tion; and that the resuscitation of matter is an absurdity. It is known that the lectures have caused some discussion among some of the intelligent working men of our town; and although, of course, prejudice exerts its stand-still influence here as everywhere, it is hoped that this effort to spread the knowledge of the truth has not been in vain.
Glasgow.—It is with great pleasure that we record an act of munificence which must be gratifying and encouraging to the members of the New Church generally. Mr. Riddell, Gatehouse of Fleet, has given to Mr. Porteous, minister of the New Church Society here, the sum of £50., which is to be spent in the purchase of Swedenborg's minor works, "Noble's Appeal," &c., and distributed by Mr. Porteous among those societies in Scotland who require books, and to small circles of persons who are known to meet for New Church instruction. It may be interesting to relate that Mr. Riddell is a poor man, and that he saved this sum of £50. from an annual income of £30.! This example of practical love for tho New Church ought to quicken many richer individuals to a more spirited charity.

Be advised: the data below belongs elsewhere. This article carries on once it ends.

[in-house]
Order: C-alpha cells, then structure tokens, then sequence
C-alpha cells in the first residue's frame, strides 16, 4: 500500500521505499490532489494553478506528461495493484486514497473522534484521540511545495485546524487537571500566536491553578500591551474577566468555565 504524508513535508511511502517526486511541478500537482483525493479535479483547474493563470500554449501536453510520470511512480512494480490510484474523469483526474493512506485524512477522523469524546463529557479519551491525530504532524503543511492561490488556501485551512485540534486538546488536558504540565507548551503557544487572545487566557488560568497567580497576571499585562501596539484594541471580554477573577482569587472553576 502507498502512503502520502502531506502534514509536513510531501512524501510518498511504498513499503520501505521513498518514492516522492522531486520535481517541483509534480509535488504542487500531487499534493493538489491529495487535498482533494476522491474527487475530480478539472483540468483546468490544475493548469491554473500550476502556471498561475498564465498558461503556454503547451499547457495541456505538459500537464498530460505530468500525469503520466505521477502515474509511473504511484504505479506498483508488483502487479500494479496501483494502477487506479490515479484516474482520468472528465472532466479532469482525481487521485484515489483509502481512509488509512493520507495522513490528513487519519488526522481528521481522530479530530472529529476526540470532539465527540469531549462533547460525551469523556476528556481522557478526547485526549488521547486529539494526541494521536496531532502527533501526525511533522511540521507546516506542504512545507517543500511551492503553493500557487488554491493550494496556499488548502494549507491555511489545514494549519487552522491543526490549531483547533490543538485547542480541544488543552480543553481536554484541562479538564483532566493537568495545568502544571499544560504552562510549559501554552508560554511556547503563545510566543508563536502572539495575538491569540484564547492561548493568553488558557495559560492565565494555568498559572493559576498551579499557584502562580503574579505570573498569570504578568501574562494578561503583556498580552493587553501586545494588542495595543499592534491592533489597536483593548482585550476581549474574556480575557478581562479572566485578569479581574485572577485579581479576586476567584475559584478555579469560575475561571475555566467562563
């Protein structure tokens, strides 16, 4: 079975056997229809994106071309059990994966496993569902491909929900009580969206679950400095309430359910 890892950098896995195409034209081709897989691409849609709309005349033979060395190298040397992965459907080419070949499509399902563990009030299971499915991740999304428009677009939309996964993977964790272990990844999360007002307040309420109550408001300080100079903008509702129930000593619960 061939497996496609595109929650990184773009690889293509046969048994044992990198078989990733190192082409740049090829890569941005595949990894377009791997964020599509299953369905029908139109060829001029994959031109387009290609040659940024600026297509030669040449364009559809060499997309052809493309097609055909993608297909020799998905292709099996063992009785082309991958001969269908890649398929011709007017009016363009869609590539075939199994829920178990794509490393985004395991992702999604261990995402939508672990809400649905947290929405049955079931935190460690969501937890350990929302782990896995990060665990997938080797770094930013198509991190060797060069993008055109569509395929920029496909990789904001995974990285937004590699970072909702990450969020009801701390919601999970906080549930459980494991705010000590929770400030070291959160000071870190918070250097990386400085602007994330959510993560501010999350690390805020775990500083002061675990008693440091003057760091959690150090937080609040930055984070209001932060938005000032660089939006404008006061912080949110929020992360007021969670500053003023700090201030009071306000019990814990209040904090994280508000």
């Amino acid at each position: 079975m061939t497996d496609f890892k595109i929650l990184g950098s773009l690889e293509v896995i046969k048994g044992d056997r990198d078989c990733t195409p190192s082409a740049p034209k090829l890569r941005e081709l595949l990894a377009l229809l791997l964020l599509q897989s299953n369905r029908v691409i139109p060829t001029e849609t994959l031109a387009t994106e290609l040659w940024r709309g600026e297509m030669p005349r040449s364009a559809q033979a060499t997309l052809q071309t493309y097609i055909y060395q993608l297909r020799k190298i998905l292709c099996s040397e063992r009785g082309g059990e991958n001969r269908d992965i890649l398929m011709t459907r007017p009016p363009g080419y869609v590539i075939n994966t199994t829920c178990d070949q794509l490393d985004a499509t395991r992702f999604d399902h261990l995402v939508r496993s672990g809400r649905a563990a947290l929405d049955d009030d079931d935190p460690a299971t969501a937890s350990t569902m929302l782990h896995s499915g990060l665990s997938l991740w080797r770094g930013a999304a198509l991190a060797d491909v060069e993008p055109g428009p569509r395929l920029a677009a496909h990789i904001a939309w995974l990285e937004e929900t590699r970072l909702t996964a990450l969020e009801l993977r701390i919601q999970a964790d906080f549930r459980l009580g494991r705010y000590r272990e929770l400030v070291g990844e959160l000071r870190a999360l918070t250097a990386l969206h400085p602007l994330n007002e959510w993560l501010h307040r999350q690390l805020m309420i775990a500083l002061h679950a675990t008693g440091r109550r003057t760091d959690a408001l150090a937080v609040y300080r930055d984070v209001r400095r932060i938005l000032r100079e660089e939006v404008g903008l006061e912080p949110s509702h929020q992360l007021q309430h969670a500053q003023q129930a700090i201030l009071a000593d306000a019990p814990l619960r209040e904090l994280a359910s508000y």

Alloa.—There has been a revival movement in this town for some time, and those who make themselves active in it appear to fall into a very narrow circle of ideas, and get quite enthusiastic in believing that they only who come within it are saved. Two revival missionaries connected with one of the Presbyterian churches having made a denunciatory prayer in the house of a member of the society, Mr. Drysdale felt it would be wrong to allow such conduct to pass unnoticed, and he adopted the mode of appealing to the public in three advertised letters. In his first letter, after a gentle but dignified rebuke of two "missionaries" who had had the bad taste to make an attack upon the principles of the New Church, as leading to hell, in the house of a gentleman earnestly attached to them, Mr. Drysdale proceeds to "submit a declaration of his principles, which are charged with the terrible crime of leading to hell," and which are as follow:—